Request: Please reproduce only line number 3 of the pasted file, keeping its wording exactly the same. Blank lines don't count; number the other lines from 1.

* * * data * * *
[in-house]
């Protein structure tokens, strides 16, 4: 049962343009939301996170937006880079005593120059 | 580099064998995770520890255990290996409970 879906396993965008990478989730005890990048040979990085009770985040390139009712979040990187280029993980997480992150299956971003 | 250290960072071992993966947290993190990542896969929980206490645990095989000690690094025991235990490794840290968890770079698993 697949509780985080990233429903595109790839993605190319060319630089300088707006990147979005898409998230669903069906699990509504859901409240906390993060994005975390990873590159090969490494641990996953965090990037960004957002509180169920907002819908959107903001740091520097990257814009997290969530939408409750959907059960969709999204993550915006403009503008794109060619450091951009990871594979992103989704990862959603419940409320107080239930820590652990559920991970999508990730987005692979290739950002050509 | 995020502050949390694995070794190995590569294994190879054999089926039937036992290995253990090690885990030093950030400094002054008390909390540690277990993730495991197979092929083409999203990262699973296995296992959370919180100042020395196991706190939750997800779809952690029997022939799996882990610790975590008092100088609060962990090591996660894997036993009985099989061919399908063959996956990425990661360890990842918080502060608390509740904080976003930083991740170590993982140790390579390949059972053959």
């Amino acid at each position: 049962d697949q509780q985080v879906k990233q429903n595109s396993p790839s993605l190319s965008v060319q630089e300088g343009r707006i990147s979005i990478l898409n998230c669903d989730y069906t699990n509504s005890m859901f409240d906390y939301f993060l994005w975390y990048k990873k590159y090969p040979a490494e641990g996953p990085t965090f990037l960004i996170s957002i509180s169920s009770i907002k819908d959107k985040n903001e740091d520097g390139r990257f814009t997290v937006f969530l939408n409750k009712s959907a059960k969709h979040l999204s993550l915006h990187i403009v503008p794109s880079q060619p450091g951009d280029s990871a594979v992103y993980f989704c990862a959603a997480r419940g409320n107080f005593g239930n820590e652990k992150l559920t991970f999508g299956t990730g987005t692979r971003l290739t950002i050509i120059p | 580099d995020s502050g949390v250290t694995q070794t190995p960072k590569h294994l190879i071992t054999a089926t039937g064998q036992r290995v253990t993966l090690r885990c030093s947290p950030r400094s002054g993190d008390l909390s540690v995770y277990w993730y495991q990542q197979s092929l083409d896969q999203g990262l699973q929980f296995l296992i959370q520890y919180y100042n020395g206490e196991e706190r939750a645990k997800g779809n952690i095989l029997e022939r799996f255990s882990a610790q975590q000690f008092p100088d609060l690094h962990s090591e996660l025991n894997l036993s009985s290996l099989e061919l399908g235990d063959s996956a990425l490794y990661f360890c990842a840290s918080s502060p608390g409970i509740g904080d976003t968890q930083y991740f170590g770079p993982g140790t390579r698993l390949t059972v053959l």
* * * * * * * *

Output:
């Amino acid at each position: 049962d697949q509780q985080v879906k990233q429903n595109s396993p790839s993605l190319s965008v060319q630089e300088g343009r707006i990147s979005i990478l898409n998230c669903d989730y069906t699990n509504s005890m859901f409240d906390y939301f993060l994005w975390y990048k990873k590159y090969p040979a490494e641990g996953p990085t965090f990037l960004i996170s957002i509180s169920s009770i907002k819908d959107k985040n903001e740091d520097g390139r990257f814009t997290v937006f969530l939408n409750k009712s959907a059960k969709h979040l999204s993550l915006h990187i403009v503008p794109s880079q060619p450091g951009d280029s990871a594979v992103y993980f989704c990862a959603a997480r419940g409320n107080f005593g239930n820590e652990k992150l559920t991970f999508g299956t990730g987005t692979r971003l290739t950002i050509i120059p | 580099d995020s502050g949390v250290t694995q070794t190995p960072k590569h294994l190879i071992t054999a089926t039937g064998q036992r290995v253990t993966l090690r885990c030093s947290p950030r400094s002054g993190d008390l909390s540690v995770y277990w993730y495991q990542q197979s092929l083409d896969q999203g990262l699973q929980f296995l296992i959370q520890y919180y100042n020395g206490e196991e706190r939750a645990k997800g779809n952690i095989l029997e022939r799996f255990s882990a610790q975590q000690f008092p100088d609060l690094h962990s090591e996660l025991n894997l036993s009985s290996l099989e061919l399908g235990d063959s996956a990425l490794y990661f360890c990842a840290s918080s502060p608390g409970i509740g904080d976003t968890q930083y991740f170590g770079p993982g140790t390579r698993l390949t059972v053959l």